An esteemed healthcare lawyer from Los Angeles is speaking out against the USA’s prevailing system of paying out-of-network emergency care. He stresses the need for legislative intervention to immediately change the process that he considers to be irrational, expensive, and unnecessary.
Gregory Pimstone speaks on the flaws of this system
Gregory Pimstone is a widely respected healthcare legal expert and head of the healthcare law group at national law firm Manatt. He firmly believes the system for the reimbursement and administration of ER care in the USA is filled with flaws, especially when it comes to determining the reasonable costs for healthcare services in an emergency care room.
After a patient is discharged from ER care, the payment issue arises between ERs and the healthcare carrier. Though managed healthcare plan carriers look after the payment method using a process set down by the regulator, the ER is under no obligation to accept the payment offered. This leads to litigation, and if one party loses in a trial court, appeals are made.
The problem gets worse as patients walk into ER units daily, and disputes are regular. Multiple lawsuits are filed, and parties are wasting their own time and financial resources in the battle. The entire process is wasting time and valuable resources.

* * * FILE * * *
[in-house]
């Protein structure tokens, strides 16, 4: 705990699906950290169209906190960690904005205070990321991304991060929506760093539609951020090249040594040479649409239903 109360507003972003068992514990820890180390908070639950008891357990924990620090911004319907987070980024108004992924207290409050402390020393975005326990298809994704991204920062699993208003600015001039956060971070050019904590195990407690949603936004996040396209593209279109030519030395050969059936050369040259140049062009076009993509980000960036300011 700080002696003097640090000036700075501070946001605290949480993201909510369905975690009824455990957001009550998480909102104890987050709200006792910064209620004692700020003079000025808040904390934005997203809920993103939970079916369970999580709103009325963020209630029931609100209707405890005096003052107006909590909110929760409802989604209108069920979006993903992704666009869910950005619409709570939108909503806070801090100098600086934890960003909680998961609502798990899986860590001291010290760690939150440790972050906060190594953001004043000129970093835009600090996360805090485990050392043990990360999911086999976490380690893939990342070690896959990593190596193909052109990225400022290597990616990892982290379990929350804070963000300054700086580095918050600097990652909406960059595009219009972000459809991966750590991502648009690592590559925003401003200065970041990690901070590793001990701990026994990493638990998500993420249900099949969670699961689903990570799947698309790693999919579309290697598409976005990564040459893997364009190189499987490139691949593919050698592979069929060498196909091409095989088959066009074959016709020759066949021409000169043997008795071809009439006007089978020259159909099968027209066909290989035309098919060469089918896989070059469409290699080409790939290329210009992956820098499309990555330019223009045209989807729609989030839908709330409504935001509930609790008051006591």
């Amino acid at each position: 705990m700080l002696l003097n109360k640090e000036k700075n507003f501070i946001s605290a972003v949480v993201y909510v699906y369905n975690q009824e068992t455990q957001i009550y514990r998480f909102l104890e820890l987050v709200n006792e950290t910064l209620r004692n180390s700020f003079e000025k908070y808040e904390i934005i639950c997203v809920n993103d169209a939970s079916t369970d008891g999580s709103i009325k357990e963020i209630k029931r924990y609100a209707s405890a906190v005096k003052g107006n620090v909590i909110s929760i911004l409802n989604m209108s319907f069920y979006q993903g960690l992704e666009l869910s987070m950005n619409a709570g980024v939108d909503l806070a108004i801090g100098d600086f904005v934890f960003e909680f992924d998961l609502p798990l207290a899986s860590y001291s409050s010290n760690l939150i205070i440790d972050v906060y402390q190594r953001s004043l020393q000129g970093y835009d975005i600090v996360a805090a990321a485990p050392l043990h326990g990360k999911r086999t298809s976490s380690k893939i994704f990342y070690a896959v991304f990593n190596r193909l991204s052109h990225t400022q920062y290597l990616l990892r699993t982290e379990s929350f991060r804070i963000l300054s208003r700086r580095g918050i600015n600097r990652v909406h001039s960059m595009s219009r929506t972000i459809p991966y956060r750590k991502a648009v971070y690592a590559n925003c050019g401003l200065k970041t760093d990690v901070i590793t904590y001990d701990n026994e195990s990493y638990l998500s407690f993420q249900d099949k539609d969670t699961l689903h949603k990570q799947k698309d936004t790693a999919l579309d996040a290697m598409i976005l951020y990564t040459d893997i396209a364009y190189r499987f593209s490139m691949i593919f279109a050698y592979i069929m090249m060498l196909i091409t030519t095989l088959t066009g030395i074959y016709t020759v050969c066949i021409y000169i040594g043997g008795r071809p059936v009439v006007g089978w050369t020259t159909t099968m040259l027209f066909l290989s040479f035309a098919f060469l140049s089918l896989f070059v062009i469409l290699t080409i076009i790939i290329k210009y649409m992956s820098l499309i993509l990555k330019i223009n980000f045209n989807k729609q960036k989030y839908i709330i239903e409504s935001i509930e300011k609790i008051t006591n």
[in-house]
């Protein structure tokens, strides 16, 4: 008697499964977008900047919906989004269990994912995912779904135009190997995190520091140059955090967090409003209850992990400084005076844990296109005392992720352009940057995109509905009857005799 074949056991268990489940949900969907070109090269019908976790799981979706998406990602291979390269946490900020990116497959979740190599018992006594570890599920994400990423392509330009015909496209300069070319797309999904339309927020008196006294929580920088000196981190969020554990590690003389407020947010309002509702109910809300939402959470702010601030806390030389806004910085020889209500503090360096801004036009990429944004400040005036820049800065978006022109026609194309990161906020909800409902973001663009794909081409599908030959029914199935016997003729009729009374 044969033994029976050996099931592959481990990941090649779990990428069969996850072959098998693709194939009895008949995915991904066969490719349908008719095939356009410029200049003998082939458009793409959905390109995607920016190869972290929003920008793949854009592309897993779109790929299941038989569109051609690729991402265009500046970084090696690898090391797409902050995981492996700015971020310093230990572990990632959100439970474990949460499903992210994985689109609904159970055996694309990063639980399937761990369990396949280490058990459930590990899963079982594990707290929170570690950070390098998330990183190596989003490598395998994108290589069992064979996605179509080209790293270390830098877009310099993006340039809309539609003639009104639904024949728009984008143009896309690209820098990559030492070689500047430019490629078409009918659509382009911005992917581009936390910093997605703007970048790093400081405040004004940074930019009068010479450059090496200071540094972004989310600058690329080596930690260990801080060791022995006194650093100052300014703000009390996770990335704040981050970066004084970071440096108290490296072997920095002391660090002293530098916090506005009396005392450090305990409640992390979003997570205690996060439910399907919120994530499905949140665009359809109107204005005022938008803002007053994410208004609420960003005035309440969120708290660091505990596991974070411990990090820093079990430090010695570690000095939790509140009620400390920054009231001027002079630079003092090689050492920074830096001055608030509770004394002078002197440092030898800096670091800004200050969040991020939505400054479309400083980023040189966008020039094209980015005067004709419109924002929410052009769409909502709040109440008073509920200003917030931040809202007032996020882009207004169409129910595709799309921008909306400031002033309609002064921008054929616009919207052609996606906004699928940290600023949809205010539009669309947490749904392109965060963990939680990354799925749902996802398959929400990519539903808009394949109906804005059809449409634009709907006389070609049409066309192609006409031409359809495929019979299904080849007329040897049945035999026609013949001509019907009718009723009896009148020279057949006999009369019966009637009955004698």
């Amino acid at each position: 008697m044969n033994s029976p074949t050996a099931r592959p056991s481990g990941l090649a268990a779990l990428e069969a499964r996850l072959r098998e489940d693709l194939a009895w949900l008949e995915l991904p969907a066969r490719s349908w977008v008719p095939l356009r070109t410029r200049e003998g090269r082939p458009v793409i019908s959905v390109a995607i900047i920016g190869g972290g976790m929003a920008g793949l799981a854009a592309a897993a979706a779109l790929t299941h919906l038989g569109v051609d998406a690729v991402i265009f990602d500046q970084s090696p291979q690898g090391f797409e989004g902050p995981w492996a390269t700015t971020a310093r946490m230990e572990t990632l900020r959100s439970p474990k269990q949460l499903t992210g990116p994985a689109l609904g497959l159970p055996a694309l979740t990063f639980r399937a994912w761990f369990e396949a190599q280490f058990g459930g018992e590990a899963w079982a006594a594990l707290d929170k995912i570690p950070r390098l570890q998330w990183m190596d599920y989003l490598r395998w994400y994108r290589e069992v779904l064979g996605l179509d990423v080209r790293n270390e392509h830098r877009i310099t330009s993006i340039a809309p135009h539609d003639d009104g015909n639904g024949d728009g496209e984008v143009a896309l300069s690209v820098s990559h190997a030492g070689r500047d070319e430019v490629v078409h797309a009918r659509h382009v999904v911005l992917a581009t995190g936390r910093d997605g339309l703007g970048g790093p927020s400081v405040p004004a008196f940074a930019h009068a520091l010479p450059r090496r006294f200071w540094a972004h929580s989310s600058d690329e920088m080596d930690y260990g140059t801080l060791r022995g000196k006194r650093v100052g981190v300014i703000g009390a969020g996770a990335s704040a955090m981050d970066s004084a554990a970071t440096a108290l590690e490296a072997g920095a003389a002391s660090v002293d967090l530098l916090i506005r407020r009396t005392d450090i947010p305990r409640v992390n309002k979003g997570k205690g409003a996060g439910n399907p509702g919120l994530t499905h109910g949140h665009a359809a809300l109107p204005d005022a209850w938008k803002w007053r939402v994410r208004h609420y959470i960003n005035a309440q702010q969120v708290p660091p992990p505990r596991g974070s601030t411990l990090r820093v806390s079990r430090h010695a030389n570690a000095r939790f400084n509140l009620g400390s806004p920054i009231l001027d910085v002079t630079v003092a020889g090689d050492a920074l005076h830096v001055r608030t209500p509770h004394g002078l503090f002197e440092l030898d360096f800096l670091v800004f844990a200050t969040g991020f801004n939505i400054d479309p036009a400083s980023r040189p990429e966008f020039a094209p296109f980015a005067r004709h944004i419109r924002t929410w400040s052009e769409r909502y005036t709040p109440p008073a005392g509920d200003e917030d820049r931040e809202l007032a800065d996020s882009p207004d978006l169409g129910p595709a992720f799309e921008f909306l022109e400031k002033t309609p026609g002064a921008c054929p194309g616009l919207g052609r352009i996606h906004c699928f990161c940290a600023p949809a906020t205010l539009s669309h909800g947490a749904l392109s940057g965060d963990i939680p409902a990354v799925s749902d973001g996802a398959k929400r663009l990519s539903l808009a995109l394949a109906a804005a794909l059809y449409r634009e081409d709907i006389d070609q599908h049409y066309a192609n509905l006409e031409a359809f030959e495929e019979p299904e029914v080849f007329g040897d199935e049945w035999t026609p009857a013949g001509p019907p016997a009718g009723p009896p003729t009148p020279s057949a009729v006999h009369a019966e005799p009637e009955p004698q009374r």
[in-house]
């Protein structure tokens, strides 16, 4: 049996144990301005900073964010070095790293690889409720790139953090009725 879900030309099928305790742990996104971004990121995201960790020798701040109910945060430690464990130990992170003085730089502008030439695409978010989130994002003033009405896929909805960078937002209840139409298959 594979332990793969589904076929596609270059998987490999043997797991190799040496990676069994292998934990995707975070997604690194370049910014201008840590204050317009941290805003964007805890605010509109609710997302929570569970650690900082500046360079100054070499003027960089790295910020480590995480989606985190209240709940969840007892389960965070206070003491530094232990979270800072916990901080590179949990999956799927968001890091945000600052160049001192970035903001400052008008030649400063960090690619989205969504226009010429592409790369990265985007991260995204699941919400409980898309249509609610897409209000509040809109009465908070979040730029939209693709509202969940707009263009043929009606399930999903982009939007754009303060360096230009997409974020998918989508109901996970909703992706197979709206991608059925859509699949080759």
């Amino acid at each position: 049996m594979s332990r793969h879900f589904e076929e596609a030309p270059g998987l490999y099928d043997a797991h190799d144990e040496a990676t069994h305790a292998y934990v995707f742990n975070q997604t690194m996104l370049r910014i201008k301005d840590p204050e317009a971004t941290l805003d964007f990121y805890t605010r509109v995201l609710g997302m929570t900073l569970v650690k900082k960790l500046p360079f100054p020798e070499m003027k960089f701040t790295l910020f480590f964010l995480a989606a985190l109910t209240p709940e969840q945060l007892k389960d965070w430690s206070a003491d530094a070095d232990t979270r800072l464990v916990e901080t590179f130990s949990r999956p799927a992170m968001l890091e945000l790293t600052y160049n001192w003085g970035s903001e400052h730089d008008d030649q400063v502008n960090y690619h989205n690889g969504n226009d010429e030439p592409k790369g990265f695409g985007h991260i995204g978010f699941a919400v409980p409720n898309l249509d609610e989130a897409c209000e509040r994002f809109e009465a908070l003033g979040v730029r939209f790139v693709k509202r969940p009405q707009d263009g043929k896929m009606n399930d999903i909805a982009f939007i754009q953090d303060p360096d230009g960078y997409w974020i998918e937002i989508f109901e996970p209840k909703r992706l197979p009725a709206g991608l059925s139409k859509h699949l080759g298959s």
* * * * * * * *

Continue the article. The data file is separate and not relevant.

No law has been set for determining the amount of reasonable costs
The law of the land does not set out a set formula when it comes to the determination of these costs. The result leads to multiple litigation suits being filed in courts of law, giving rise to legal and financial woes. The current system serves no purpose and only benefits the legal professionals hired to fight such cases.
Sensible legislation is the only solution
Since the law lays down no set formula for determining the reasonable costs for ER care out-of-network payments, the legislature must step in and take note of the issue in California. If it continues to overlook the problem, the cycle of litigation will never cease.
The Biden administration has promulgated regulations to implement the No Surprises Act, which is scheduled to come into effect from 2022 in some American states. However, he adds this promulgation is still not a solution.
It lays down that a list should be made on the wide range of factors that a trier of fact should take into account with discretion for determining the reasonable value of ER care services. However, litigation will continue in the absence of a clear and defined formula for determining this fair rate. Unfortunately, the legislature of California is not doing anything about the issue and shows no interest in intervening in it either.
Gregory Pimstone of Manatt concludes by saying, ‘The problem is not going away: patients show up every day in ERs around the state that are not in their insurer’s network. We can either have a system that requires providers and carriers to lawyer up and duke it out each time in court, arguing vague standards. Or we can decide to address the issue with something definite and conclusive and put our resources to better use.”